This question doesn't have any codes, it's more of a theoretical question. I need guidance on what method to look for. I've searched on google before but found nothing on this specific case.

I have 2 servers(CentOS) where I have MySQL database set up. In one server(server 1) I have Wordpress installation(LAMP) with the database set up. The site is working. However, I want to split the database that is currently on server 1 and host it partially on server 2. Now, I know how to use a remote database in WordPress' wp-config.php file but here I want to use two databases.

In this case, I can try a manual query from the second server. However the reason I want to split the databases because of a single table that includes more than a million entries. Because the table is also going to be split, and the table is wordpress' default post meta table, and I wouldn't know which posts are going to be in which database(more than million entries!), I can't use a custom query. Also I know that default $wbdp only pulls data from 1 database.

To summarize this question, is there any way to use multiple Wordpress Database without having a custom database query?


No. This is not practically possible primarily because there is no single interface to this table where you could implement the functionality you need, and even if you could, it would introduce some extremely gnarly problems.

Why this is more or less impossible

What you're asking can be simplified to a question about if you could easily shard the wp_postmeta table in Wordpress. (This is relevant because if you could shard a table, it would be a much smaller step to the shards being on multiple databases / servers).

In sharding, some code has to be able to figure out where to look for the result according to some simple algorithm, and then be able to query only that place. For example, if you had 10 million people in a database, you could put them in different tables or different databases split by the first letter of their name*. This means every time the function to get all the information about a person ran, it would first find the right table according to the first letter of their name*.

The reason this is impossible is that there is no single interface to the posts and/or postsmeta table that would allow you to put this code in one place. To achieve what you want, every single place that touched the postmeta table, or did a join to the postmeta table would need altering to figure out which of your two places to look, according to some deterministic algorithm. You'd also have some extreme gnarly problems about figuring out joins (e.g. join across databases/servers is probably possible but sounds like it would quickly defeat any performance gain).

What are you really trying to do?

It sounds like you've got a problem and you think this is the solution, but this is almost definitely not a good solution to whatever your problem is (or any problem in a single Wordpress installation). Probably there's a simpler easier solution, or you've got some bad advice/information somewhere.

Why is it a problem that there's 1M rows? Are you just trying to optimise queries to run faster? Are you running out of disk space somewhere? Do you have some assumptions/limitations you didn't add to your question?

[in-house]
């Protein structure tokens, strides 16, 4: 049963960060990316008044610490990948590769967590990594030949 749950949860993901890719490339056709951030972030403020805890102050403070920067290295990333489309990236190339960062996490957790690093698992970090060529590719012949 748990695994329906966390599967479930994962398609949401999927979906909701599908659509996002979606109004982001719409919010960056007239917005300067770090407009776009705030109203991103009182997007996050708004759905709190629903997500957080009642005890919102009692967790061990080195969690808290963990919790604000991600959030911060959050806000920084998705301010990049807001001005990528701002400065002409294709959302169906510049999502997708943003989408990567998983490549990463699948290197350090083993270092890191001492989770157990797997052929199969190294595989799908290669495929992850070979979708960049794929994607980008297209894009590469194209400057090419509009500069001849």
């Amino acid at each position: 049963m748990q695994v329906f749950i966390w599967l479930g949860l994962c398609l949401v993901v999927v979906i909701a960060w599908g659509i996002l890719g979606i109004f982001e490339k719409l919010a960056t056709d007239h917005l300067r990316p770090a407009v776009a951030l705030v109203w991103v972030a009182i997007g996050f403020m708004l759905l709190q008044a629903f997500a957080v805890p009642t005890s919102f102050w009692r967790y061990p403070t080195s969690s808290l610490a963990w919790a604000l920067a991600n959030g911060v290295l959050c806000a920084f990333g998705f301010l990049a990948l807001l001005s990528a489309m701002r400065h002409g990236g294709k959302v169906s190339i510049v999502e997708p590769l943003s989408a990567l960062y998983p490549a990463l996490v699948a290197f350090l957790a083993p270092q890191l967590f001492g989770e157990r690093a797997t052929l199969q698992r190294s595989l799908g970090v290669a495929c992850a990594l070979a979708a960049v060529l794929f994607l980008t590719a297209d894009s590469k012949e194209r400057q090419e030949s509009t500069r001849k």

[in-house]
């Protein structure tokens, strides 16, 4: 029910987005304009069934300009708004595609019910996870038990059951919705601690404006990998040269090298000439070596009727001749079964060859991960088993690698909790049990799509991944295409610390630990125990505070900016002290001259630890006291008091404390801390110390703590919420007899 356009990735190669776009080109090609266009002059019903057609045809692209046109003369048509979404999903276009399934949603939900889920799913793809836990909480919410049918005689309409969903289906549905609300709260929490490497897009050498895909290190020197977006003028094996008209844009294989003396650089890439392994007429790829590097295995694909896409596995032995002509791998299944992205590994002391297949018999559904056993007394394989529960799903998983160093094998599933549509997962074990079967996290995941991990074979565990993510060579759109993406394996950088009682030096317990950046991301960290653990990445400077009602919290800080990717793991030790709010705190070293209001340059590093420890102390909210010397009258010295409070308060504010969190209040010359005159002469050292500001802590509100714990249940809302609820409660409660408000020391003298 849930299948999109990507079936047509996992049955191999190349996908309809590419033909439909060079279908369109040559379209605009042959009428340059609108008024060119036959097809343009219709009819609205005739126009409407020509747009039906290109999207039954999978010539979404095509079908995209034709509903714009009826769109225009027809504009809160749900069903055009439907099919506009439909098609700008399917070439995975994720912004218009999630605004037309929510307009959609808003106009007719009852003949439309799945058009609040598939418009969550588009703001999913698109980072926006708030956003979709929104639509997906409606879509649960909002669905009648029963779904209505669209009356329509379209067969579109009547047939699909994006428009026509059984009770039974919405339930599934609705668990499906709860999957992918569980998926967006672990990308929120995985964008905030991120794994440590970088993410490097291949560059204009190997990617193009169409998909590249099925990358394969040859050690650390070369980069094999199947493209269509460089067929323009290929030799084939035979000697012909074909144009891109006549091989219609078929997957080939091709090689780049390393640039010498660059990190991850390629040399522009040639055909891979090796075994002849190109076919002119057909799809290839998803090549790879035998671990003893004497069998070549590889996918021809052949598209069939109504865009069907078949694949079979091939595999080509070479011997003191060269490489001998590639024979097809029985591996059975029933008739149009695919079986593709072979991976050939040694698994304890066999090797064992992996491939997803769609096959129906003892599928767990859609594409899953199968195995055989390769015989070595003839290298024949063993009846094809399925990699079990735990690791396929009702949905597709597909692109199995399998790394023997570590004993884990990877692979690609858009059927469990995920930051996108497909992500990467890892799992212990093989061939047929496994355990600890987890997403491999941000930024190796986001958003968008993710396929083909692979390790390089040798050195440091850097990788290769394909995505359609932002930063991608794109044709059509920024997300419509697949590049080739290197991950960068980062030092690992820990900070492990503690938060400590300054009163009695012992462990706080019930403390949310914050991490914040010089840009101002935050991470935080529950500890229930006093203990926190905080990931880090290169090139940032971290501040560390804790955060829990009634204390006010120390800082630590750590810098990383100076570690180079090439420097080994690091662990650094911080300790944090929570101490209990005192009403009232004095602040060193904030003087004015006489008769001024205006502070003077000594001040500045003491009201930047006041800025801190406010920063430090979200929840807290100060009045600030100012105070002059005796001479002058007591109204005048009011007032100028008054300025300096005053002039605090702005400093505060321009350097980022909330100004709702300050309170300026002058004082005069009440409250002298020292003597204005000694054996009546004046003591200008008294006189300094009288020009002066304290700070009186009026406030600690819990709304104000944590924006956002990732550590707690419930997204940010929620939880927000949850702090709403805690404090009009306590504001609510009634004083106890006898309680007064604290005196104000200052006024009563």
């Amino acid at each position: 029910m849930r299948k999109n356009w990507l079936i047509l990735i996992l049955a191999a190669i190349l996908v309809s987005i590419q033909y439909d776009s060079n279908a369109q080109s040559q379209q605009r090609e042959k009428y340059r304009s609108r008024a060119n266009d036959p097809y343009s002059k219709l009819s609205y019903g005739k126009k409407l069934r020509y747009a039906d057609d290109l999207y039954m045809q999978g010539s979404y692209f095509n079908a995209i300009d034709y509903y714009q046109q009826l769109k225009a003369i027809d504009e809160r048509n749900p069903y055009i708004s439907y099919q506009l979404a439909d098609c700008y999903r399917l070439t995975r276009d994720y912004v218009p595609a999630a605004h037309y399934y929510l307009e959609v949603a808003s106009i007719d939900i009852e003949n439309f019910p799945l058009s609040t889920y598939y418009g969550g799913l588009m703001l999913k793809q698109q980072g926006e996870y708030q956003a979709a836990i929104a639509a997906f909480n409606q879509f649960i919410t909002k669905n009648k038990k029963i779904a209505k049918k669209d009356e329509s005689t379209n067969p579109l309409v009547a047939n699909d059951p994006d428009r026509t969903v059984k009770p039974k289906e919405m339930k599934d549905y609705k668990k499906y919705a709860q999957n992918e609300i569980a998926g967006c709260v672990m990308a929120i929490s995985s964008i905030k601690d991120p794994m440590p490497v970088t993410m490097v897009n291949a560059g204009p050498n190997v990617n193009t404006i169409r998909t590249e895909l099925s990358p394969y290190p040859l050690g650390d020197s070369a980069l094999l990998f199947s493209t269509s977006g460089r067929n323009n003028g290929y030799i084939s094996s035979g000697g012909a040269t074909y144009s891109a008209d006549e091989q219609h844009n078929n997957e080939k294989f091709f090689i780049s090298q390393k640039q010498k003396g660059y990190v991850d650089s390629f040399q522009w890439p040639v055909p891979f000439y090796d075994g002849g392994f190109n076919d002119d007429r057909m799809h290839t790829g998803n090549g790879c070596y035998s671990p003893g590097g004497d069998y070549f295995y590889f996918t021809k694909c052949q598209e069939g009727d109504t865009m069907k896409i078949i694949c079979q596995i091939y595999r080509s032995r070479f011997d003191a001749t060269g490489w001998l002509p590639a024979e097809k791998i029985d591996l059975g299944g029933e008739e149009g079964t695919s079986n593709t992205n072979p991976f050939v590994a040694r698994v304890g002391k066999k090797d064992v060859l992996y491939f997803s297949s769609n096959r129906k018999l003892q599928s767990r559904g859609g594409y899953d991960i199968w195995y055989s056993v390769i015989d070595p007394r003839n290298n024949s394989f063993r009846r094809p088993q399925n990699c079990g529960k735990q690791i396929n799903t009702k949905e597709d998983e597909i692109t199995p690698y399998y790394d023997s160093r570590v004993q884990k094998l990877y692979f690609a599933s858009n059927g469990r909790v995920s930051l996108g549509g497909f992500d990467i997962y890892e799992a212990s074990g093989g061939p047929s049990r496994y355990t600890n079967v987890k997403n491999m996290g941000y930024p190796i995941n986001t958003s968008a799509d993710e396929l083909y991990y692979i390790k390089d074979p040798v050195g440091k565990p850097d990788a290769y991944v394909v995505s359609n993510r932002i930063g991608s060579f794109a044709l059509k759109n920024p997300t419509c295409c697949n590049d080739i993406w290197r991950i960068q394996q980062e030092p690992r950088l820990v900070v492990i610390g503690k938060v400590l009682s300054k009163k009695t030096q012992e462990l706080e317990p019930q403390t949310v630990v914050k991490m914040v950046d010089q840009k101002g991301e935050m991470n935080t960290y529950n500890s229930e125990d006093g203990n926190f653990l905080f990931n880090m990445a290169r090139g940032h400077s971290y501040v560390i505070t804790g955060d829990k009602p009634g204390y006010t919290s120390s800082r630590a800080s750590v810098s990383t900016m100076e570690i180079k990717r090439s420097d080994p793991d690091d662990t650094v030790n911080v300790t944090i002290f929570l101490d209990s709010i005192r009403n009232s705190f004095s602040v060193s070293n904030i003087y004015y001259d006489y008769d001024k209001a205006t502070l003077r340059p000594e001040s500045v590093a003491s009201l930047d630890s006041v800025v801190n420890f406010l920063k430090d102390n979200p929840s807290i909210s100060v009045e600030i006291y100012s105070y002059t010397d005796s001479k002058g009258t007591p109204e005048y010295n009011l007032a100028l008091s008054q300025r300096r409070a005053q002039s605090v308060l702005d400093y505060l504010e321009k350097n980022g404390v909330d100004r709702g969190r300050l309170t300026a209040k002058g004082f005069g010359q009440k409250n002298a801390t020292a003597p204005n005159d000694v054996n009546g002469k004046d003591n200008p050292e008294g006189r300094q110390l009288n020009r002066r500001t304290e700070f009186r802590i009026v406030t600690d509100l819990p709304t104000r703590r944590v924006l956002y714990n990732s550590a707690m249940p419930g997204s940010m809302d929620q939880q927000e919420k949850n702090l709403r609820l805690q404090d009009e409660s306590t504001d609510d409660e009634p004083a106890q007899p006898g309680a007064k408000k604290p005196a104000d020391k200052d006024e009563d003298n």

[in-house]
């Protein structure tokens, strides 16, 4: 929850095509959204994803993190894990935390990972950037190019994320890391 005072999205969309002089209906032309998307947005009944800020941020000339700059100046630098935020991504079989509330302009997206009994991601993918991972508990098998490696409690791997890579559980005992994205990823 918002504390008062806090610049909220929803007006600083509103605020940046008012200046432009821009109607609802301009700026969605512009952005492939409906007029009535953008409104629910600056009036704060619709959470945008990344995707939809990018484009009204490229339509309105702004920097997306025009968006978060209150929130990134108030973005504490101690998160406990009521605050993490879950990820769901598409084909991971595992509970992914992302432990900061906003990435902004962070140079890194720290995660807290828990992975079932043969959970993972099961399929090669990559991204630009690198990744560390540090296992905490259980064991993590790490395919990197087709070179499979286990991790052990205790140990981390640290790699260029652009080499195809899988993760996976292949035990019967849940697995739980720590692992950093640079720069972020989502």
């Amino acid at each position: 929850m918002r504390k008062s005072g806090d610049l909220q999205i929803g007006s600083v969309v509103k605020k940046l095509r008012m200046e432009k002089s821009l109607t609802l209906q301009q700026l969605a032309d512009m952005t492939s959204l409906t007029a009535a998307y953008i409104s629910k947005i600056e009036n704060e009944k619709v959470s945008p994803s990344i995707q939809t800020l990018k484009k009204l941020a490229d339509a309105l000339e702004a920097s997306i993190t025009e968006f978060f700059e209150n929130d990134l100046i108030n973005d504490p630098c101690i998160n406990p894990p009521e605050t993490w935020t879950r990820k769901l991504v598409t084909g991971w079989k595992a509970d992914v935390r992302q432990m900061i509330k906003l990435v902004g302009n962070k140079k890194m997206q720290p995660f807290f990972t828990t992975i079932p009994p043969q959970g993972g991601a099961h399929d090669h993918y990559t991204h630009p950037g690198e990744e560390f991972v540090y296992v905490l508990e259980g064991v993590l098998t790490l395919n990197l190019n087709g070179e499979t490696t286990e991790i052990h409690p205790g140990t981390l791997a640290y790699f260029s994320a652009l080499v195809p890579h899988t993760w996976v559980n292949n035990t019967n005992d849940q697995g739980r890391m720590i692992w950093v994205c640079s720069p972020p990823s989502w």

[*] Note you'd probably try to shard by something that created roughly equally sized pieces, and you might create some kind of index, but this is just an example, read the Wikipedia page for more info.

  • Thank you so much for the explanation. The main reason I am looking to do this is because my sever is being overloaded when google tries to crawl the site(entire blog). Google has put almost 100k posts in exception, showing indexed but can't be crawled, the reason is the server being overloaded. So I ran some tests, when Googlebot tries to crawl, PHP processes doesn't take a huge amount of resources(10% max), however, MySQL crashes. I tried scaling it(took the $1000 server temporarily on DO, can't afford that), that doesn't work either. So my only option I am seeing right now is this. – Asifur Rahman Jul 27 '20 at 14:35
  • Do you think there might be other options? If yes, please help me in this. Thank you – Asifur Rahman Jul 27 '20 at 14:36
  • Ah, that makes sense. Interesting problem. Are you aware you can move just the MySQL database to a new server that would be dedicated to MySQL, and leave the current server just doing PHP? Then you can scale up (or better yet, optimise!) the MySQL server as much as you need. – mozboz Jul 27 '20 at 14:40
  • I've tried to host the DB remotely but didn't see a huge difference while I was testing but I will keep it that way to see if Googlebot can crawl it – Asifur Rahman Jul 28 '20 at 15:59
  • In the situation you describe you should definitely do this. You won't see a difference for small load (in fact it might even be a tiny bit slower), but when the database is under heavy load you will start to see a difference. Then, if you increase the memory on the MySQL server - all the memory goes to MySQL. You should also be looking at optimising MySQL for the queries that are running, but that's a whole other subject. – mozboz Jul 28 '20 at 16:09

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